We have already know that an intrinsic semiconductor has a negligible conductivity at room temperature. Therefore, it is of little practical use and not of any other practical significance at room temperature. In order to make the intrinsic semiconductors to be more practically useful, their electrical conductivity have to be increased by adding a certain amount of desired impurity atoms to it. The resulting semiconductors are called extrinsic semiconductors. The process of deliberately adding or diffusing impurity atoms to the intrinsic semiconductor crystal is called doping.
Doping is done after the intrinsic semiconductor material has been refined to a high degree of purity. The impurity atoms used for doping are called dopants. Generally, the impurities are added at the rate of only one atom of impurity per 108 to 1010 intrinsic semiconductor atoms. This disturbs the balance between free electrons and holes in an intrinsic semiconductor at room temperature and it may result in a number of free electrons larger than that of holes or vice versa depending upon the type of impurity atoms used in doping of the intrinsic semiconductor crystals.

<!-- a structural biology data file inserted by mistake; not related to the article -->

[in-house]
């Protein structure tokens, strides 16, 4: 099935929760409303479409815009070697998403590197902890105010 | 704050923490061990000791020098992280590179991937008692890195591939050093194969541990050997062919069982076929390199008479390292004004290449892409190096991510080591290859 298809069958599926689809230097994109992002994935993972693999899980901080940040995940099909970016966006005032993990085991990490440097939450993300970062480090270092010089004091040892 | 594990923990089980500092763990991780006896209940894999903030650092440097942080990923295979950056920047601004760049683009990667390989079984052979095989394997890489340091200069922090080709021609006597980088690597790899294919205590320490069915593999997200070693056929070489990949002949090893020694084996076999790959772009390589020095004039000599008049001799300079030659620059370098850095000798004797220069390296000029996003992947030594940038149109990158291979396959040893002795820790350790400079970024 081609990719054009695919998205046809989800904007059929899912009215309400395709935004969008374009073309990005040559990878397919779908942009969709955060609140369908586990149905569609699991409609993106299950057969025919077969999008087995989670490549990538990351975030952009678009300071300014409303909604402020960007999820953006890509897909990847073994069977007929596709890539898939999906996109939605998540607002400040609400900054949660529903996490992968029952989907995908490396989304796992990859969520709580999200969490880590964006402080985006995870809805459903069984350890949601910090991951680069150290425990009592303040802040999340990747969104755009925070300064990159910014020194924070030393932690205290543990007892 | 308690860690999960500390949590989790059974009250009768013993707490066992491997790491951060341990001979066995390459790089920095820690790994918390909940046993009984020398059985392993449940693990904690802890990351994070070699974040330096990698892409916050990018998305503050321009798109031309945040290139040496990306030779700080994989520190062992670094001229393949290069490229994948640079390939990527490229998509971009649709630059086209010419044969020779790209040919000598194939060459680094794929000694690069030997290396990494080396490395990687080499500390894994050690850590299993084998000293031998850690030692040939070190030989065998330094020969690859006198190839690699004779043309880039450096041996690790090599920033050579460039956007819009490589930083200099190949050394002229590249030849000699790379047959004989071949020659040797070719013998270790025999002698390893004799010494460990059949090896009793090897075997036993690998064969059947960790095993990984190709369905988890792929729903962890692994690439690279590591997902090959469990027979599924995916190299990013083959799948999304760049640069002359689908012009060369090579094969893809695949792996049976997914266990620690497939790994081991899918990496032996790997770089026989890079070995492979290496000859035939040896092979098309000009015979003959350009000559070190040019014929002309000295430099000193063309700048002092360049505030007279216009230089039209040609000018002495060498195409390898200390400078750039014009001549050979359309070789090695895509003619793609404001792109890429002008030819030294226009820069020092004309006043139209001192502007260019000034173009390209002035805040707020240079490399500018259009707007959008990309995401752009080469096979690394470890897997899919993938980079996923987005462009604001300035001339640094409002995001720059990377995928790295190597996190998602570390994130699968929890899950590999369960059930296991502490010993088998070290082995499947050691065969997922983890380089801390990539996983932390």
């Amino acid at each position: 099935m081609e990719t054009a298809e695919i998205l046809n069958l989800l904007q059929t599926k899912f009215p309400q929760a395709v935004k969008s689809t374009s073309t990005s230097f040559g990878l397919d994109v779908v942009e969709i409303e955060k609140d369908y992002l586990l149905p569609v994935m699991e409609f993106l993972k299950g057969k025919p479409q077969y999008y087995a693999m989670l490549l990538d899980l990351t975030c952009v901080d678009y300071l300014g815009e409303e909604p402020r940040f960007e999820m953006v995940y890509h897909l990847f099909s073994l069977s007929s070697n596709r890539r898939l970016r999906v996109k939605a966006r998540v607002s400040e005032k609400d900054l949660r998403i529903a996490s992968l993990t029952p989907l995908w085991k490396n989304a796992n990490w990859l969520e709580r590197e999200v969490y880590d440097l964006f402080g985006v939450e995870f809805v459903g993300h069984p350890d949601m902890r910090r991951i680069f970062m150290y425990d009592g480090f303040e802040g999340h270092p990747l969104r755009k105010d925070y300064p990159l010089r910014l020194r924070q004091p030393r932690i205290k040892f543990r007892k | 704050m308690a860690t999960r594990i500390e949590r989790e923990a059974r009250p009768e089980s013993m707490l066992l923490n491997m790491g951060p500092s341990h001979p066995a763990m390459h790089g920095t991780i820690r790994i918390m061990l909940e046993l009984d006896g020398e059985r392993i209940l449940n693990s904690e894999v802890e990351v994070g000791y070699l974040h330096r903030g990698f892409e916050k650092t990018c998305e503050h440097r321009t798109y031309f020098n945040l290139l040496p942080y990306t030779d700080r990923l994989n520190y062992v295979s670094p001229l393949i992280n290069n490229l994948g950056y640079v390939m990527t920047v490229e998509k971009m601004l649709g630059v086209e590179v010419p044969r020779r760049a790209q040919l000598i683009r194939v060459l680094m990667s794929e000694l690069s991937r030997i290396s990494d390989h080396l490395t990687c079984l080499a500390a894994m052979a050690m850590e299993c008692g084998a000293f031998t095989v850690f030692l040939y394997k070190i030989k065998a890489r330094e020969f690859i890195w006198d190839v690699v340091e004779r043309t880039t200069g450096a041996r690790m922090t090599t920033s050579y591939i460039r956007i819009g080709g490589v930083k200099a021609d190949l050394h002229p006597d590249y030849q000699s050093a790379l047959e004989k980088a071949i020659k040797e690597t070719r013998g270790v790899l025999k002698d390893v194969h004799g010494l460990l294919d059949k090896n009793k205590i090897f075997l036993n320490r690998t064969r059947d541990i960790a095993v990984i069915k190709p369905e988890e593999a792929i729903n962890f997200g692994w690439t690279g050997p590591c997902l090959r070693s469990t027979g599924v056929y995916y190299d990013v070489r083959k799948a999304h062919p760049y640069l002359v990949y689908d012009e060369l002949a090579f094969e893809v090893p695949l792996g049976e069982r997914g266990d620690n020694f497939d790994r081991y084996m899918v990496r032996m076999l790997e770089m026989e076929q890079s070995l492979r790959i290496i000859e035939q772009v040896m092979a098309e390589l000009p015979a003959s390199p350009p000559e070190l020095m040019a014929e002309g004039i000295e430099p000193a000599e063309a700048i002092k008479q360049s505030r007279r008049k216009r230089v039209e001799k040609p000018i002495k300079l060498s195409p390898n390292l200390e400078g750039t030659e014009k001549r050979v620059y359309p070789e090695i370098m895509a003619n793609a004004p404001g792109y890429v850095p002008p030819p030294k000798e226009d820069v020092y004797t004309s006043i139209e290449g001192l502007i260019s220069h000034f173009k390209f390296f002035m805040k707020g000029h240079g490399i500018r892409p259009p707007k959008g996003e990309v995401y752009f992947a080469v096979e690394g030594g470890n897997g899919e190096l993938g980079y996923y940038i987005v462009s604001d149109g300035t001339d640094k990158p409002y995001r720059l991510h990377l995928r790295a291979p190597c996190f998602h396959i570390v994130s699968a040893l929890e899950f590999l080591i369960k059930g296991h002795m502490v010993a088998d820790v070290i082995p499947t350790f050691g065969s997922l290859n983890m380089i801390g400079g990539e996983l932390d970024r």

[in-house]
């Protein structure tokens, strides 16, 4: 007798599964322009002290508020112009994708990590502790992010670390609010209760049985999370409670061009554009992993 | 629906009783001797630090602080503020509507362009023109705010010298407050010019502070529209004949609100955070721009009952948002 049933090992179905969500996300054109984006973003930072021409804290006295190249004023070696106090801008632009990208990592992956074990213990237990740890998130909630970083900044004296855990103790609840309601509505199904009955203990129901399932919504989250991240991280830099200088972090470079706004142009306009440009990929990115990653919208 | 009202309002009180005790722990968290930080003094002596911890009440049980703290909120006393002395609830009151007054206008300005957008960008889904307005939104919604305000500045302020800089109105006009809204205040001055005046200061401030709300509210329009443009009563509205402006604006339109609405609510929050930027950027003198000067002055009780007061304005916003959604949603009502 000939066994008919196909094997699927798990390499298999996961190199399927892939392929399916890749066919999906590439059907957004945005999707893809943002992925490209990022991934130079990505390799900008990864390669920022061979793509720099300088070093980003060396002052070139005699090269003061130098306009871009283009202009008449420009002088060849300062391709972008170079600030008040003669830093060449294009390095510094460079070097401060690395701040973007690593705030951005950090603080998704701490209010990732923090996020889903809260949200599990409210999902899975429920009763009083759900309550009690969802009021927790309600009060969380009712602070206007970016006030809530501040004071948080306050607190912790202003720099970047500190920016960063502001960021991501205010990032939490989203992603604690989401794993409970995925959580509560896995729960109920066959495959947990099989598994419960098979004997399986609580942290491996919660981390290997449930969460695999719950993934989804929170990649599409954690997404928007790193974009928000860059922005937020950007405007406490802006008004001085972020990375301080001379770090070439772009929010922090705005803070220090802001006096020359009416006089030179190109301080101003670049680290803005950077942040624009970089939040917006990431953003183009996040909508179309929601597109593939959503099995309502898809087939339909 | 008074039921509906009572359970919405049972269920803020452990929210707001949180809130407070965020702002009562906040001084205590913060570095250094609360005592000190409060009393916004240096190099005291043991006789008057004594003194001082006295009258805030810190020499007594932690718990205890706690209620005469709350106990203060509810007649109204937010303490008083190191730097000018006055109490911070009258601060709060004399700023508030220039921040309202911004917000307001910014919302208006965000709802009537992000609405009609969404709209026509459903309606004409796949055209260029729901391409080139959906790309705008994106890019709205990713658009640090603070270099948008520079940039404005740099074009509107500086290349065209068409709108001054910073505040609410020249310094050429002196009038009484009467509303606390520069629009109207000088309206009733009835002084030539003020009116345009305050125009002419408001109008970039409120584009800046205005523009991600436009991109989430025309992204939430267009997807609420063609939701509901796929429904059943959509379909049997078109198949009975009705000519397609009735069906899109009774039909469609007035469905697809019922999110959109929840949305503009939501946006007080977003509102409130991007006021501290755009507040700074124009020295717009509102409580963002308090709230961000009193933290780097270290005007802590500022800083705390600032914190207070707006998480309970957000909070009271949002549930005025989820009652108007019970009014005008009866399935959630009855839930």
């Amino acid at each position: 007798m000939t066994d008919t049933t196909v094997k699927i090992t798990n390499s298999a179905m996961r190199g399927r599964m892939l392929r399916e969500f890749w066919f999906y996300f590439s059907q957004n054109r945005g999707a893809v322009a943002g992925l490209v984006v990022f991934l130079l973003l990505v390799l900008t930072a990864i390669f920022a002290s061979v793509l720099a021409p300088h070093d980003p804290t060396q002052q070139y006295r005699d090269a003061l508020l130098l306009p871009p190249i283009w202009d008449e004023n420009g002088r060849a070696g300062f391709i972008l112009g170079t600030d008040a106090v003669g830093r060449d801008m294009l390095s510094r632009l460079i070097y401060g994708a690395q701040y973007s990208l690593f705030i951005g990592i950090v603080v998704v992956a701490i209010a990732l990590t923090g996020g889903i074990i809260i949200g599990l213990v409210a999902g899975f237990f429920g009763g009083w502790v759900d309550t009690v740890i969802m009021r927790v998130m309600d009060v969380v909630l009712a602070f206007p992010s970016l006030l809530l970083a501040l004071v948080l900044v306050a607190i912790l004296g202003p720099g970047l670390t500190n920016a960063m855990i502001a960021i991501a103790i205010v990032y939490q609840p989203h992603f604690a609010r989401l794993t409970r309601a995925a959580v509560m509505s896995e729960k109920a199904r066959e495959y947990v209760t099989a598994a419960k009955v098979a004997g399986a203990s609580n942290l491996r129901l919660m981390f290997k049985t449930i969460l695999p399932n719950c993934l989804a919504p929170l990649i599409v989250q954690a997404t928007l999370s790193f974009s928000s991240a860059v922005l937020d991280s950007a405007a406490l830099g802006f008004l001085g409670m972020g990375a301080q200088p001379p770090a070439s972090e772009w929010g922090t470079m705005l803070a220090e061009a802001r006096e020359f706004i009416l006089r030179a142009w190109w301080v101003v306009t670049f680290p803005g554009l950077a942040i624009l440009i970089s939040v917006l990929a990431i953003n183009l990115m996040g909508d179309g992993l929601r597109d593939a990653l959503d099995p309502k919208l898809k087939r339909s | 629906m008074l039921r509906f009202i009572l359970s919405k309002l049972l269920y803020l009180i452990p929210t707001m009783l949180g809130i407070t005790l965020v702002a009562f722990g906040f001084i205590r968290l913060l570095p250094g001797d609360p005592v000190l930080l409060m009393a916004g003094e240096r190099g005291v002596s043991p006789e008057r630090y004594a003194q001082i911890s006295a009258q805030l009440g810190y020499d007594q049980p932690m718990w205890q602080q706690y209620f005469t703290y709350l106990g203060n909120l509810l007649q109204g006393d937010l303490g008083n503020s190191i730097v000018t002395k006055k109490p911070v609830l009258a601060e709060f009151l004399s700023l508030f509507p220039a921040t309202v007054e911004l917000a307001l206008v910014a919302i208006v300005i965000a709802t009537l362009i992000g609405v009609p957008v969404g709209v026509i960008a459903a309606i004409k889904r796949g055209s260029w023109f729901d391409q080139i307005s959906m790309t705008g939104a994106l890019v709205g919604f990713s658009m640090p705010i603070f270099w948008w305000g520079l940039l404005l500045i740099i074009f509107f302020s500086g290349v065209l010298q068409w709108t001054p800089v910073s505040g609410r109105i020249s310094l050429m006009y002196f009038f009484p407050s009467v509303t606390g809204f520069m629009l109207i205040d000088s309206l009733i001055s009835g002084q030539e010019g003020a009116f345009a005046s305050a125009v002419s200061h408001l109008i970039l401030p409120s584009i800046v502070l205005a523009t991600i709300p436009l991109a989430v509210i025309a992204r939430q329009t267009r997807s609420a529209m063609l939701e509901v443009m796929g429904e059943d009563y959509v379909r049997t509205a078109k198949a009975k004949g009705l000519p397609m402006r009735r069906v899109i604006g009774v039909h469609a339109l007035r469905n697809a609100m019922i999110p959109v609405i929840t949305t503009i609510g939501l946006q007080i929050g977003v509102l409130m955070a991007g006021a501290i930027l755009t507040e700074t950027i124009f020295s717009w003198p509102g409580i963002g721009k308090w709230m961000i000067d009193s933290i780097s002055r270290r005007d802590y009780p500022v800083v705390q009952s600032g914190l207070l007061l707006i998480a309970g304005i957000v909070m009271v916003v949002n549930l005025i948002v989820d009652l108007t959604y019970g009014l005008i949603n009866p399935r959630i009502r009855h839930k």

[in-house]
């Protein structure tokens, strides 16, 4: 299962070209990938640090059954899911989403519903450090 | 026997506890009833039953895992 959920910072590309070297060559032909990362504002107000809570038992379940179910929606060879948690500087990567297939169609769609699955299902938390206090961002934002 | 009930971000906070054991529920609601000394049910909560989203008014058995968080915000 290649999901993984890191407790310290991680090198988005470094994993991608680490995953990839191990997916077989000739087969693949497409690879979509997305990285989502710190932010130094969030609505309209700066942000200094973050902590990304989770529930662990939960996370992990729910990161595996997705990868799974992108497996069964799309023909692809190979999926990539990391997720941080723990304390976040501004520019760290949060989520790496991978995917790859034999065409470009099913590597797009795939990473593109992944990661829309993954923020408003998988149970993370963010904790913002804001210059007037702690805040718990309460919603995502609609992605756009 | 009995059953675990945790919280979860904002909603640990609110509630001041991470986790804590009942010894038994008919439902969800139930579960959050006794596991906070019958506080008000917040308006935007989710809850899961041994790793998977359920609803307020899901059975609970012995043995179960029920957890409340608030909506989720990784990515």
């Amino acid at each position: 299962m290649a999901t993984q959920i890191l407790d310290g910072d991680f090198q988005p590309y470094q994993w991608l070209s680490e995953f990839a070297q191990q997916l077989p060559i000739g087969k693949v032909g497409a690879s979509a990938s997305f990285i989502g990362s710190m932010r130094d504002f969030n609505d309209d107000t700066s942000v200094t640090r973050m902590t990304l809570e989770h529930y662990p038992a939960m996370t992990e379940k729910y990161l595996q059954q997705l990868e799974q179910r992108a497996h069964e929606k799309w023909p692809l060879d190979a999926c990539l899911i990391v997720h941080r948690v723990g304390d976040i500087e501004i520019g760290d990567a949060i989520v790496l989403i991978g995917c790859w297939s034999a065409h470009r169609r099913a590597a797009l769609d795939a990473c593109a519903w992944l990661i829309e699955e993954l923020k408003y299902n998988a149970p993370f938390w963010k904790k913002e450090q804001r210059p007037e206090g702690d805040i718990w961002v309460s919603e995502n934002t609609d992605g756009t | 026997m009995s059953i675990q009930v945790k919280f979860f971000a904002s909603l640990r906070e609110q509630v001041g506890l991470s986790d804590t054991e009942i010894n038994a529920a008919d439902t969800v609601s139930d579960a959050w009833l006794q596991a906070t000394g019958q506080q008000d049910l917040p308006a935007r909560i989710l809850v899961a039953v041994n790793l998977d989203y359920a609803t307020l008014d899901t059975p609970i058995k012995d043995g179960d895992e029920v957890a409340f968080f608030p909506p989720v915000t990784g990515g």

The purpose of adding impurity is to increase either the number of free electrons or holes in the semiconductor crystal i.e. to increase the conductivity of the intrinsic semiconductors. Generally, two types of impurity atoms namely trivalent and pentavalent are added to the intrinsic semiconductor is called an extrinsic semiconductor.
Types of extrinsic semiconductor:
1) P type extrinsic semiconductor
2) N type extrinsic semiconductor